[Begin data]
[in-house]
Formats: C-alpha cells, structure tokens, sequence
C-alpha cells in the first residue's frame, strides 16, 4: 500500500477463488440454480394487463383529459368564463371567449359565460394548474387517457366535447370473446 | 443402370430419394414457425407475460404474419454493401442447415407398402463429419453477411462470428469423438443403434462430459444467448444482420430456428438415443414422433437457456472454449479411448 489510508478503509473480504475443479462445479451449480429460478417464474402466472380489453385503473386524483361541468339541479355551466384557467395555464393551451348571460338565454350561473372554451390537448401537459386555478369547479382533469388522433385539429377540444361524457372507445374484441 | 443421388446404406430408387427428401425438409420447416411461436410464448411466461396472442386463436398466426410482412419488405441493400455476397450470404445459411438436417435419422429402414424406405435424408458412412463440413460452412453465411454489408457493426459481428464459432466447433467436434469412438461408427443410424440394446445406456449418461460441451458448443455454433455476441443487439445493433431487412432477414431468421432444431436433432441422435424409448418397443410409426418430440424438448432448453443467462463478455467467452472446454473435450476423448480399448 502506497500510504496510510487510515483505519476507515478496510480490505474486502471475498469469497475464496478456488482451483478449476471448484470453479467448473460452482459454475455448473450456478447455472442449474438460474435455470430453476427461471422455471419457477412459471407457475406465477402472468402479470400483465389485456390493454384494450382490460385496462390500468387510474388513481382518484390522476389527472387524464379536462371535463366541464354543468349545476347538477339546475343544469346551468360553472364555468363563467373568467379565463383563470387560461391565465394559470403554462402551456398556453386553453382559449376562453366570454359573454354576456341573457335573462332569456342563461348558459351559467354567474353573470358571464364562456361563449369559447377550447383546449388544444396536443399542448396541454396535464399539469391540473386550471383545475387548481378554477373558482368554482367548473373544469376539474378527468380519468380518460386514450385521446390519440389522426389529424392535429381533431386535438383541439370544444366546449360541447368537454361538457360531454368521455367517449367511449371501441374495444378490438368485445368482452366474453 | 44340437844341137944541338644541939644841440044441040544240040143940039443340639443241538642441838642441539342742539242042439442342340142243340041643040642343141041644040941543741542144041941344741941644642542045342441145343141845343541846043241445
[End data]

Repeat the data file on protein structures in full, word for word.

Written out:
[in-house]
Formats: C-alpha cells, structure tokens, sequence
C-alpha cells in the first residue's frame, strides 16, 4: 500500500477463488440454480394487463383529459368564463371567449359565460394548474387517457366535447370473446 | 443402370430419394414457425407475460404474419454493401442447415407398402463429419453477411462470428469423438443403434462430459444467448444482420430456428438415443414422433437457456472454449479411448 489510508478503509473480504475443479462445479451449480429460478417464474402466472380489453385503473386524483361541468339541479355551466384557467395555464393551451348571460338565454350561473372554451390537448401537459386555478369547479382533469388522433385539429377540444361524457372507445374484441 | 443421388446404406430408387427428401425438409420447416411461436410464448411466461396472442386463436398466426410482412419488405441493400455476397450470404445459411438436417435419422429402414424406405435424408458412412463440413460452412453465411454489408457493426459481428464459432466447433467436434469412438461408427443410424440394446445406456449418461460441451458448443455454433455476441443487439445493433431487412432477414431468421432444431436433432441422435424409448418397443410409426418430440424438448432448453443467462463478455467467452472446454473435450476423448480399448 502506497500510504496510510487510515483505519476507515478496510480490505474486502471475498469469497475464496478456488482451483478449476471448484470453479467448473460452482459454475455448473450456478447455472442449474438460474435455470430453476427461471422455471419457477412459471407457475406465477402472468402479470400483465389485456390493454384494450382490460385496462390500468387510474388513481382518484390522476389527472387524464379536462371535463366541464354543468349545476347538477339546475343544469346551468360553472364555468363563467373568467379565463383563470387560461391565465394559470403554462402551456398556453386553453382559449376562453366570454359573454354576456341573457335573462332569456342563461348558459351559467354567474353573470358571464364562456361563449369559447377550447383546449388544444396536443399542448396541454396535464399539469391540473386550471383545475387548481378554477373558482368554482367548473373544469376539474378527468380519468380518460386514450385521446390519440389522426389529424392535429381533431386535438383541439370544444366546449360541447368537454361538457360531454368521455367517449367511449371501441374495444378490438368485445368482452366474453 | 44340437844341137944541338644541939644841440044441040544240040143940039443340639443241538642441838642441539342742539242042439442342340142243340041643040642343141041644040941543741542144041941344741941644642542045342441145343141845343541846043241445